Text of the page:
UNSCR 1696 (2006) On July 31, 2006, the UNSC passed its first resolution regarding Iran’s nuclear ambitions. UNSCR 1696 called on the regime to suspend its enrichment program and comply with the IAEA Board of Governor’s requirements. Iran refused to cooperate and comply with UNSCR 1696 as well as subsequent demands of the international community, including additional UNSC requests and resolutions. Therefore, in December 2006, the UNSC passed UNSCR 1737.
UNSC Resolution 1701 (2006) Ended the Second Lebanon War; ordered the deployment of the Lebanese army along the border with Israel and banned the armed presence of Hezbollah in the vicinity to the Israeli-Lebanese border. It also put an embargo on weapon shipments to Hezbollah.
UNSCR 1757 (2007) On February 14, 2005, former Lebanese Prime Minister Rafik al-Hariri was assassinated in Beirut. The United Nations Security Council created a special team and launched an investigation to determine who killed al-Hariri. Based on their findings, on May 30, 2007, the UNSC adopted UNSCR 1757, authorizing an international tribunal’s formation to investigate the assassination. The body was called the Special Tribunal for Lebanon (STL). Its mandate was to investigate people only. It did not have the authority to bring organizations or governments to trial. The tribunal was empowered to act under Chapter 7 of the UN Charter. Chapter 7 allows the use of force and sanctions against countries that do not cooperate with the STL’s orders and demands.
UNSC 1737 (2006) The first international resolution that imposed sanctions on Iran for not complying with previous demands and continuing its uranium enrichment program. UNSCR 1737 demanded that Iran halt its uranium enrichment program. UNSC Resolution 2216 (2015) Demands the Houthis withdraw from all areas seized during the conflict, relinquish the arms they took from military and security institutions, and restore the authority of the legitimate Government of Yemen. The Houthis ignored the resolution.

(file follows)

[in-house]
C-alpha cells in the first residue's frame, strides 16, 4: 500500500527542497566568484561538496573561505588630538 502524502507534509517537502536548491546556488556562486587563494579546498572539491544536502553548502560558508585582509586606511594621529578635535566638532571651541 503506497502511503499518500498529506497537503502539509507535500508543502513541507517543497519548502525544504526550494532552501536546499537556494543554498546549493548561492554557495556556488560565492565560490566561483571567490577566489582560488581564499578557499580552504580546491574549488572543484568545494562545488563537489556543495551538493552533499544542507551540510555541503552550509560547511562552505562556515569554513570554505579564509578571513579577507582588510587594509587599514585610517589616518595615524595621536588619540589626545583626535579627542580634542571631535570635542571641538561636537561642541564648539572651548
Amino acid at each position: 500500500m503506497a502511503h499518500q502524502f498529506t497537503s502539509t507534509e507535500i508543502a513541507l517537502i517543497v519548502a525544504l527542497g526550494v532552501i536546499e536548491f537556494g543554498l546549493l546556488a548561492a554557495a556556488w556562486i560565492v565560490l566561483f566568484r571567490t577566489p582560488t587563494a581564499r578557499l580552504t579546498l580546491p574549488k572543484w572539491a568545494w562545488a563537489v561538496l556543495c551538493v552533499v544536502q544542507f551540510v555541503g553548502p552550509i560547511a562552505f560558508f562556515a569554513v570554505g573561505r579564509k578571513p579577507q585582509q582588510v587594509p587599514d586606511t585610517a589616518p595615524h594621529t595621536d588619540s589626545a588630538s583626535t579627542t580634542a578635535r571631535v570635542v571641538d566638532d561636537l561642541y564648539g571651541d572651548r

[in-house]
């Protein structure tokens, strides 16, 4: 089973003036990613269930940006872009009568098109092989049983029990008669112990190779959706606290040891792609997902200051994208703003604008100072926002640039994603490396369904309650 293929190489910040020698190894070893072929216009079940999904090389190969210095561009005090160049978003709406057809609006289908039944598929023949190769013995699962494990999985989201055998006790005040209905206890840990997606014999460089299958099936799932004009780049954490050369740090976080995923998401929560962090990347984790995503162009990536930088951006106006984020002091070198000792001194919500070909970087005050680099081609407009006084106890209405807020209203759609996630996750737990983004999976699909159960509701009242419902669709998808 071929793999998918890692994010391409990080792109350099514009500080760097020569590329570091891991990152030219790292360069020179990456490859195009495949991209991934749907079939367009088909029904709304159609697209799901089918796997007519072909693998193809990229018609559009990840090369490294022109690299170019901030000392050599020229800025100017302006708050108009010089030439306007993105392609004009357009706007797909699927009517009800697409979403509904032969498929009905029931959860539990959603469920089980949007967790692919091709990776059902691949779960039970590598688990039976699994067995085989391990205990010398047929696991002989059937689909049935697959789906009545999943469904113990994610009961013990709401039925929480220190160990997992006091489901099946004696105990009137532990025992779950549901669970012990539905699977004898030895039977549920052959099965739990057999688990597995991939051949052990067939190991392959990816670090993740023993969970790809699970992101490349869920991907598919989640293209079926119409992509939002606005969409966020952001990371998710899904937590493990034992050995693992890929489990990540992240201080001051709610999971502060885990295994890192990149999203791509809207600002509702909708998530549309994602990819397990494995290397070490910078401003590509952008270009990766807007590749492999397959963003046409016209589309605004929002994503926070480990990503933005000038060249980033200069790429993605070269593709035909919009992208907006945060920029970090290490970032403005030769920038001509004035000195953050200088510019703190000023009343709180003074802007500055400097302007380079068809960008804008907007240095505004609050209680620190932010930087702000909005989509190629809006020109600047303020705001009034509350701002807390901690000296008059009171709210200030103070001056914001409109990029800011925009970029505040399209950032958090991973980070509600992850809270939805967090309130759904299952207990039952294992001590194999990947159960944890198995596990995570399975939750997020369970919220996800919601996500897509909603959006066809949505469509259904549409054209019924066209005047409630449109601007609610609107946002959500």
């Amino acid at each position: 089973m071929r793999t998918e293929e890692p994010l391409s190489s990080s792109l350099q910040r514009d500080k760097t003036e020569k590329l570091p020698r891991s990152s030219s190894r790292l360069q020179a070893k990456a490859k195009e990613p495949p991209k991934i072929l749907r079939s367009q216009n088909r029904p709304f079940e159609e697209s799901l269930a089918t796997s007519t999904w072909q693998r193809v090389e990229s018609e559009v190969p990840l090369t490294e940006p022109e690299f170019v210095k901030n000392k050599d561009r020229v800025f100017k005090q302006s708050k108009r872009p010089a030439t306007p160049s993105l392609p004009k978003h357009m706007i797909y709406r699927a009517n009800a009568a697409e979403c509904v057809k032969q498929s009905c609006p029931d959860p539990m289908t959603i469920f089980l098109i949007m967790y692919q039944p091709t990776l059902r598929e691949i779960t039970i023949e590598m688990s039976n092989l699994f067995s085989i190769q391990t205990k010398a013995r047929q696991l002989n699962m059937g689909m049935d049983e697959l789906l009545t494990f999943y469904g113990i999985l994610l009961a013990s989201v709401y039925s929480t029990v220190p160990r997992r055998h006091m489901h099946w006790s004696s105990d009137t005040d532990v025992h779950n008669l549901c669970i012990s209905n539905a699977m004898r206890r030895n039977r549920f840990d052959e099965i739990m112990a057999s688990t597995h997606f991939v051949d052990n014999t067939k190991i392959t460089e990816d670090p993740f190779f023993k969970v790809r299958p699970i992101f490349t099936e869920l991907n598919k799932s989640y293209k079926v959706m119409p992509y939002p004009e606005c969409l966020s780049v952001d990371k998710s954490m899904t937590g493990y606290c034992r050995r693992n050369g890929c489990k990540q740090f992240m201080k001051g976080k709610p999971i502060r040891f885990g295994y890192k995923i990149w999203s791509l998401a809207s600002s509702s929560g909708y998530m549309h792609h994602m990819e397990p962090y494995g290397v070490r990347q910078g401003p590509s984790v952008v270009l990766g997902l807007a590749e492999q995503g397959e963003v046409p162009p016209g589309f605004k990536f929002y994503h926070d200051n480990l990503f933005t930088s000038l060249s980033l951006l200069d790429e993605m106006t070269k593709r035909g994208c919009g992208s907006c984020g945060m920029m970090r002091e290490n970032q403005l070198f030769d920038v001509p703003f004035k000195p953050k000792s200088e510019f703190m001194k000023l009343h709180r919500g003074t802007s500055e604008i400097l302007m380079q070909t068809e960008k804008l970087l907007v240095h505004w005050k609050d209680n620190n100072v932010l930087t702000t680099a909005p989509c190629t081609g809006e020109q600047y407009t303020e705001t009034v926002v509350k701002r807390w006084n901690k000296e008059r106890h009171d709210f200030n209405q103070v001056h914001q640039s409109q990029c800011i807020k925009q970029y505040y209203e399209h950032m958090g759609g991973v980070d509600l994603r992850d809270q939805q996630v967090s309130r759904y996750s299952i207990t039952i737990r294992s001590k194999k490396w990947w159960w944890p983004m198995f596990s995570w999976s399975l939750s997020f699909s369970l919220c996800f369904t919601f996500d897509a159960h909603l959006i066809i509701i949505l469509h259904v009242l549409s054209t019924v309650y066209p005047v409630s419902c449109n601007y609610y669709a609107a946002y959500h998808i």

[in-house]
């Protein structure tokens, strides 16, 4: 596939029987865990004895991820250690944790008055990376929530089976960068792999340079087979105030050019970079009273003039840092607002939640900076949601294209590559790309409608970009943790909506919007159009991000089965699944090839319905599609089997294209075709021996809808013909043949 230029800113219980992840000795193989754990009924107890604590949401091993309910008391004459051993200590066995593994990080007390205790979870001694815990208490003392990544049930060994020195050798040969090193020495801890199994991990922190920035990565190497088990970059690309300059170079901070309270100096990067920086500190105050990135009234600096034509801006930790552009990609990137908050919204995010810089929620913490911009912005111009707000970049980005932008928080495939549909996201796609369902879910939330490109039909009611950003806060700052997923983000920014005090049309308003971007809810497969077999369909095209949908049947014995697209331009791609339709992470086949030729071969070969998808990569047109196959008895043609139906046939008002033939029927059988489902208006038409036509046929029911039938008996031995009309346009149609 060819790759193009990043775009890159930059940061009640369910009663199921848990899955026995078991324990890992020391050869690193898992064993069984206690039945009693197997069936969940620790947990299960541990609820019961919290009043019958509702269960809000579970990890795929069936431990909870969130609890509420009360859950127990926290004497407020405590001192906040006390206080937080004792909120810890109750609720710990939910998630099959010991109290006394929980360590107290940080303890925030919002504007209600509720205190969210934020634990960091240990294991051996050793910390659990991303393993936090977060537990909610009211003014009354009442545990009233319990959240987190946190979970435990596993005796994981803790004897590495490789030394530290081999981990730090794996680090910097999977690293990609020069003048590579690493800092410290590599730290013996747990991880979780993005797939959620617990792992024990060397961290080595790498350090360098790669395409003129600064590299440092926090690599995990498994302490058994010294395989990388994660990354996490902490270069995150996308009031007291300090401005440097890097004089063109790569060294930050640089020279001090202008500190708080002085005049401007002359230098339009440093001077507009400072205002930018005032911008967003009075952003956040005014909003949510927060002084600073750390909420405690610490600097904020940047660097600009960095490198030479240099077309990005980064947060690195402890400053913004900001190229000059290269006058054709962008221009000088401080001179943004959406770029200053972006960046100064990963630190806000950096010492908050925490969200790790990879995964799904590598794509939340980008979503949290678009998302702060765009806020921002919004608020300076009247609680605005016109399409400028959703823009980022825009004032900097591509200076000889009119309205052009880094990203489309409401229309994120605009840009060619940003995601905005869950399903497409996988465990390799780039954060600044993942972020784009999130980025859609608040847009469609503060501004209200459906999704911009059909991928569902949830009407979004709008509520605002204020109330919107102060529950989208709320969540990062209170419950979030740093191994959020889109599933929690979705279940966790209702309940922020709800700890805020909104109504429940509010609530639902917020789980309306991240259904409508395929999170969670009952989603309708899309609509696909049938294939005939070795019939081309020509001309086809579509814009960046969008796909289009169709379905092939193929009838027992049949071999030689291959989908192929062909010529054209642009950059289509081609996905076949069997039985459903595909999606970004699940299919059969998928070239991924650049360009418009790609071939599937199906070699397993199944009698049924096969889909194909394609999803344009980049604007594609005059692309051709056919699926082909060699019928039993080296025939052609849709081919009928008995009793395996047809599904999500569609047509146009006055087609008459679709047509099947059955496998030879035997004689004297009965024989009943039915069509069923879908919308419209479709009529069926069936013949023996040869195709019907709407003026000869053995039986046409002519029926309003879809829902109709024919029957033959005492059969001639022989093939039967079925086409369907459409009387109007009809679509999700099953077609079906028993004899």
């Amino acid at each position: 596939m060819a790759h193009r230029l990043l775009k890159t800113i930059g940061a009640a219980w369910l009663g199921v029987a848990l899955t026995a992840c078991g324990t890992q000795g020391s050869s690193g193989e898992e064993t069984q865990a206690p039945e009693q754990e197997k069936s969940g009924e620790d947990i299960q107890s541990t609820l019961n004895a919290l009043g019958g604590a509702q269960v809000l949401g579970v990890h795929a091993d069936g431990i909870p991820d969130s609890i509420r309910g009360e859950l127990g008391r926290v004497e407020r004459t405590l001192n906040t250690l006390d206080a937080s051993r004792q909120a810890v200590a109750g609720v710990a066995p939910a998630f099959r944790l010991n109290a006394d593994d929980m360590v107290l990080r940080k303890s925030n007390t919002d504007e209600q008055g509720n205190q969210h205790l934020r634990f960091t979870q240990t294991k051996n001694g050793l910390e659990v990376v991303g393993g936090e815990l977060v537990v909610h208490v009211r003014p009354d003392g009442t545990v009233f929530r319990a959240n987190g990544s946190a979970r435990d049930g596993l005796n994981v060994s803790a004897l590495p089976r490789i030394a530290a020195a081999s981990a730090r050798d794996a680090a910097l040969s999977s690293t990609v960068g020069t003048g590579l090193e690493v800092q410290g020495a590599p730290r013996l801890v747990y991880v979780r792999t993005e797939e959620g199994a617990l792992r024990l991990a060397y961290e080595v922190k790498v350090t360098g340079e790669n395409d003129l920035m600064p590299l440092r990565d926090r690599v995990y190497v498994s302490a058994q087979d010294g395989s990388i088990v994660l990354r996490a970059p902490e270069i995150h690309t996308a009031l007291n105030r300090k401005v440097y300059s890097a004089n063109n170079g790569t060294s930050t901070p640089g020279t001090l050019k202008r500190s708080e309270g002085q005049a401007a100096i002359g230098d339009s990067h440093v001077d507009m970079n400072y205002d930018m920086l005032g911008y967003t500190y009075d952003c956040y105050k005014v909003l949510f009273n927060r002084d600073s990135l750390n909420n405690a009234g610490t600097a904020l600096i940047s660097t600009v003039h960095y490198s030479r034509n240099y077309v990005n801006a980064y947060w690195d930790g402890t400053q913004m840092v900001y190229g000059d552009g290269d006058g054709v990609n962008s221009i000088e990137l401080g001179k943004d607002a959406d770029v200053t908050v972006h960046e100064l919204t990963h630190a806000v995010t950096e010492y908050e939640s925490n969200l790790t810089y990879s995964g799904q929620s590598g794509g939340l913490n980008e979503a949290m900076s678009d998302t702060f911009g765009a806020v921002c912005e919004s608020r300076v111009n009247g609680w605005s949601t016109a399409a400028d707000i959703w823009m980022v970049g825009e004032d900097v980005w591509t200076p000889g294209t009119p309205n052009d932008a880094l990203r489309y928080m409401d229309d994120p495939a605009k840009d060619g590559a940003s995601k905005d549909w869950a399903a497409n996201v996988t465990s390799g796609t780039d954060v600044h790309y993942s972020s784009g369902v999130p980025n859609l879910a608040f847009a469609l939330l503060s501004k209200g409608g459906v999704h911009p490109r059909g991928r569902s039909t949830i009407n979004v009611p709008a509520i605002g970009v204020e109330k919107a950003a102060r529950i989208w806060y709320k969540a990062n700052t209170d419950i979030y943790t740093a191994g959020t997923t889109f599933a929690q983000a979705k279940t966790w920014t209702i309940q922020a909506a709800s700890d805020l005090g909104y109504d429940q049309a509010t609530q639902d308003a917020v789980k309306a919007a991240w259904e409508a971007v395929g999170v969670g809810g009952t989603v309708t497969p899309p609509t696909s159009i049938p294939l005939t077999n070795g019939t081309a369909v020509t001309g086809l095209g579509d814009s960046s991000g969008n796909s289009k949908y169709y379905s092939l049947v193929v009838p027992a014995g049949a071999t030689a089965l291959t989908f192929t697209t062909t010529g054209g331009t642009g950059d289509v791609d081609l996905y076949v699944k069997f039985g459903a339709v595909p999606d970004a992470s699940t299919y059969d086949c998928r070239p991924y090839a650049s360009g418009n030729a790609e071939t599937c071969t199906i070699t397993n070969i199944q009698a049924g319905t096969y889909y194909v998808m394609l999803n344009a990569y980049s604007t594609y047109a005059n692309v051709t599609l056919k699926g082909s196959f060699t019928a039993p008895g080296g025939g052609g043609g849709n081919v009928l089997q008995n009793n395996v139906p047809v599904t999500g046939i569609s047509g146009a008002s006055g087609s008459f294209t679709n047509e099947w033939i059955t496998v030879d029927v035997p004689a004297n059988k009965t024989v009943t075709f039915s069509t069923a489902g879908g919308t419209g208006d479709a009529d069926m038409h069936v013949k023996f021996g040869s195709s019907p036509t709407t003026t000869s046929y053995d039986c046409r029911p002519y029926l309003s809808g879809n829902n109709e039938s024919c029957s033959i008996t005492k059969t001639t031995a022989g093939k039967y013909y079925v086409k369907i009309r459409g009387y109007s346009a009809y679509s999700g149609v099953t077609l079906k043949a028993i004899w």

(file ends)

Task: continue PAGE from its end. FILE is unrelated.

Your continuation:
UNSCR 2231 (2015) The Joint Comprehensive Plan of Action (JCPOA) was endorsed by UN Security Council Resolution 2231 and adopted on July 20, 2015. Iran’s compliance with the nuclear-related provisions of the JCPOA was to be verified by the International Atomic Energy Agency (IAEA) according to certain requirements outlined in the agreement.
UNSCR 2259 (2015) In December 2105, in an attempt to end the civil war in Libya and resolve the dispute between the eastern and western seats of government, the United Nations brokered an agreement known as the Libyan Political Agreement (LPA) or the Skihrat Agreement (since it was signed in Skihrat, Morocco). The LPA created a Presidency Council—a body tasked to form a unity government.
UNSCR 2259 endorsed the agreement and called on the Presidency Council to form a Government of National Accord (GNA). The GNA was to be the official government of Libya, and it was to be based in Tripoli, which is in western Libya. The UNSCR also called on all member states to not support or contact any other entity outside of the GNA that claims to be the official representative or government of Libya.
UNSC Resolution 2451 (2018) In December 2018, the UNSC unanimously passed Resolution 2451 endorsing the Yemenite Government and the Houthis agreement, known as the Stockholm Agreement or the Al-Hodeidah Agreement. The goal of the deal was to stop the violence and alleviate the escalating humanitarian crisis. According to the agreement, Hodeidah, occupied by the Houthis, and the surrounding area were to be demilitarized. And the UN was to monitor the al-Hodeidah ports. Thus far, the Stockholm Agreement and the UNSC Resolution 2451 have not been implemented
Watan The Homeland
Wataniya Particularistic nationalism emphasizes the state’s unique characteristics (local history, traditions, societal fabric, dialect, etc.) and its independence and sovereignty.
Zionism The Jews’ return to their homeland and restoring Jewish sovereignty in their ancient Jewish homeland, known as Eretz Israel or Zion.
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